Curb tobacco use to prevent millions from cancer deaths

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New Delhi, Feb 7

 As tobacco-induced cancer is emerging as a major public health threat in the country, top medical experts have suggested a three-pronged tobacco control strategy — public awareness, strengthening legislation and hiking taxes to make tobacco inaccessible to common man especially kids — to keep the deadly disease at bay.

Presently different kinds of cancer is taking into its grip around 14 lakh Indians, killing 8 lakh every year, as many as 27 per cent are attributed to tobacco use.

The health experts also felt that passage of the proposed amendments for a stricter tobacco-control law, COTPA, will help reduce the menace.

"Tobacco products are the major contributors for various cancers and other diseases. In India, tobacco-related cancers (TRCs) contribute nearly half of the total cancers in males and one-fifth in females," Dr G.K. Rath, former Head, National Cancer Institute said during a webinar organised on the World Cancer Day.

Equating tobacco with poison, he said that it kills slowly given that tobacco consumption causes 17 types of cancer of which many are preventable. He also expressed displeasure that while tobacco firms were targeting through various marketing strategies to children as young as ten years old, some Bollywood celebrities were engaged in surrogate advertisements of health hazardous items like gutka.

It is important to note that in the last 15 years, cancer has become one of the top causes of mortality and morbidity in India. Tobacco-related cancers accounted for 27 per cent of the country's cancer burden in 2020, according to the Indian Council of Medical Research (ICMR). This is likely to increase in India which is the second leading consumer of tobacco products. As India celebrates its 75th year of Independence as a year-long 'Amrit Mahotsav' it is time to work towards getting freedom from tobacco and free the citizens, especially youth, from these poisonous and cancer causing addictive products.

Dr Alok Thakar, Professor of head-neck surgery and otorhinolaryngology at the AIIMS, New Delhi flagged the concern at rising oral cancer cases due to unabated sale and consumption of tobacco products like cigarette, beedi, khaini, tambaku, gutka and zarda. "Since these are yet to be regulated in true sense and not many people are aware about its ill-effects, it will increase the country's health burden dramatically."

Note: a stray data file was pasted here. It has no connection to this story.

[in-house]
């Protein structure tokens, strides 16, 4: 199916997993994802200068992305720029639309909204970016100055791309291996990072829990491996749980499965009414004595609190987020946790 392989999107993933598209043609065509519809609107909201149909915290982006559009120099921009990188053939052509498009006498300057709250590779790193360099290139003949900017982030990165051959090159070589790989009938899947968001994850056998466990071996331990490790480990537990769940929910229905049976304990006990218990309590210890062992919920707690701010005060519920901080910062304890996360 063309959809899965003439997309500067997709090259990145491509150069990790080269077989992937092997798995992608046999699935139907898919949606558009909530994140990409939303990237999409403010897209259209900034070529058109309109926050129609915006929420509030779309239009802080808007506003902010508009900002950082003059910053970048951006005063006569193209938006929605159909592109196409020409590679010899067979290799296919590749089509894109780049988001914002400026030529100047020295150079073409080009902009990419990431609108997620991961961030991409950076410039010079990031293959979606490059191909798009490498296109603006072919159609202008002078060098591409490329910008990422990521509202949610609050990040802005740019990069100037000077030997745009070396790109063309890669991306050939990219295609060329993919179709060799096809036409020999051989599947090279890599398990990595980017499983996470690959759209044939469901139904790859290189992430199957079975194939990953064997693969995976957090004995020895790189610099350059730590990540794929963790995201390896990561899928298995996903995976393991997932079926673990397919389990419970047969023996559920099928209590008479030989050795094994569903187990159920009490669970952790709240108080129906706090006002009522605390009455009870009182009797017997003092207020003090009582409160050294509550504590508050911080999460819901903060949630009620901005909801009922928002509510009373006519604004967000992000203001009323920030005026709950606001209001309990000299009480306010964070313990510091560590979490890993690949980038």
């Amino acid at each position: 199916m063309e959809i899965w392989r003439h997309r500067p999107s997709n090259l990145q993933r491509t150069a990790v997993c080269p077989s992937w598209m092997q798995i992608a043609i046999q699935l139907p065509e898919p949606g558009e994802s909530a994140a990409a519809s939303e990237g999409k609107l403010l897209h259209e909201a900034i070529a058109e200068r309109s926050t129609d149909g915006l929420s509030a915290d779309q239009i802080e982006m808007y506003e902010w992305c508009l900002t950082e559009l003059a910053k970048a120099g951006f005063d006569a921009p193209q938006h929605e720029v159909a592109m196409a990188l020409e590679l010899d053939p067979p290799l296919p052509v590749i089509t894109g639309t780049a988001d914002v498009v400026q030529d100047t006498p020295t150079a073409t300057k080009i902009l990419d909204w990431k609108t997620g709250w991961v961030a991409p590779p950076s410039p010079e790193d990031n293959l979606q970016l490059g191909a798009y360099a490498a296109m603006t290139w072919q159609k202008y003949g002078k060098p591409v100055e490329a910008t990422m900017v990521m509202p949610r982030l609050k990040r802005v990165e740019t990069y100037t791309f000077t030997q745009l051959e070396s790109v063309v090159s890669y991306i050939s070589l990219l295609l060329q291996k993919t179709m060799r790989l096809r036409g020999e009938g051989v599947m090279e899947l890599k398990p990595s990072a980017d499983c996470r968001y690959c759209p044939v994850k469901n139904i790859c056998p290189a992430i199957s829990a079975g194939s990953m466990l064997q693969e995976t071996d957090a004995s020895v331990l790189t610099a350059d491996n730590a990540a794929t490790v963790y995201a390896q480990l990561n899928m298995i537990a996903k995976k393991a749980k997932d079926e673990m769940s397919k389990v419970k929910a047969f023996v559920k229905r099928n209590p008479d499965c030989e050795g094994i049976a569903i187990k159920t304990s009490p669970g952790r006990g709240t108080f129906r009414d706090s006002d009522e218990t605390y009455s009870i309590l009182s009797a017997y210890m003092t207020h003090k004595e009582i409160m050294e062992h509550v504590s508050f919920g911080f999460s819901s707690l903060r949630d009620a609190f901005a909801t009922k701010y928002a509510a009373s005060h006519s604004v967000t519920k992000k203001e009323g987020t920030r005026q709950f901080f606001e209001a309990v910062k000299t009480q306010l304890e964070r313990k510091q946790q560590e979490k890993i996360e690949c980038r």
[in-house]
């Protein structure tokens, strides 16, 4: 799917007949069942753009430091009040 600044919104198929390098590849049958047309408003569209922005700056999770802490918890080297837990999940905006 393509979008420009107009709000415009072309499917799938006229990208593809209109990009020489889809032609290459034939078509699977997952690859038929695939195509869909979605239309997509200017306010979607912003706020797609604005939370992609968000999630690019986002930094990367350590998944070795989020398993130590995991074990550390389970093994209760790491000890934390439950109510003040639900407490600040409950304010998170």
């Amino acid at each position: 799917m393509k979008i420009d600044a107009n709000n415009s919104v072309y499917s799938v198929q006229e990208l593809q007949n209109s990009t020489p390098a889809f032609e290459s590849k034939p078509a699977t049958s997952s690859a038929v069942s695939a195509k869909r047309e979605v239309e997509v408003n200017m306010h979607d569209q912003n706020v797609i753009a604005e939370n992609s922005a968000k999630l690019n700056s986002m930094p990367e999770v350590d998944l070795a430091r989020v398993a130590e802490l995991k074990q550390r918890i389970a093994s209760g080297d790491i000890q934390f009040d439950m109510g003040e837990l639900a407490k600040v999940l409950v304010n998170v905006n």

Dr Rahul Bhargava, leading hemato-oncologist from Gurugram-based Fortis Hospital echoed similar views and asserted that as long as tobacco products were easily available and affordable for poor and children, achieving 'Tobacco Free India' mission will remain a dream.

While dwelling in detail about the financial burden of the consumption of tobacco on national exchequer, he cited various reports and added that the burden from tobacco use amounted to Rs 177,341 crore in 2017-18 which is 1 per cent of India's GDP. He also suggested that reforming tobacco taxes provides an easy way for the government to raise much needed revenue.

According to an ICMR report, tobacco contains at least 69 cancer-causing agents. Yet another report published by National Cancer Registry Programme (NCRP), the number of new cancer cases in India is likely to increase from 13.9 lakh in 2020 to 15.7 lakh by 2025, a rise of nearly 20 per cent.

Dr Rambha Pandey, Additional Professor, radiation oncologist, AIIMS, New Delhi lamented that women are increasingly taking up tobacco consumption, viewing it as a 'fashion symbol'. "This is a very disturbing trend. The habit of smoking and chewing start at the age of 10-12 years among kids and once they get into the habit it is difficult to shun."

Dr Pandey hoped that the stringent COTPA amendments having provisions such as ban on designated smoking zones (DSA) will help in cutting down tobacco consumption among the public and thus suffering from cancer. People must be told that tobacco has no single benefit, she said.

"The link between tobacco consumption and cancer is very clear. There is a need to look into the financial toxicity caused by tobacco consumption resulting in cancer. A multi-pronged strategy focussing on awareness, higher taxes and stringent laws is needed to make these killer products unaffordable and inaccessible to make India healthy," said Dr Rakesh Garg, Additional Professor of Anaesthesiology, Critical Care, Pain and Palliative Medicine, AIIMS, New Delhi.

According to the health experts, cancers caused by tobacco include lungs, mouth, pharynx (upper throat), nose and sinuses, larynx (voice box), oesophagus (food pipe), liver, pancreas, stomach, kidney, ovary, bladder, cervix, and some types of leukaemia. Smoking causes other diseases too, such as heart disease and various lung diseases.


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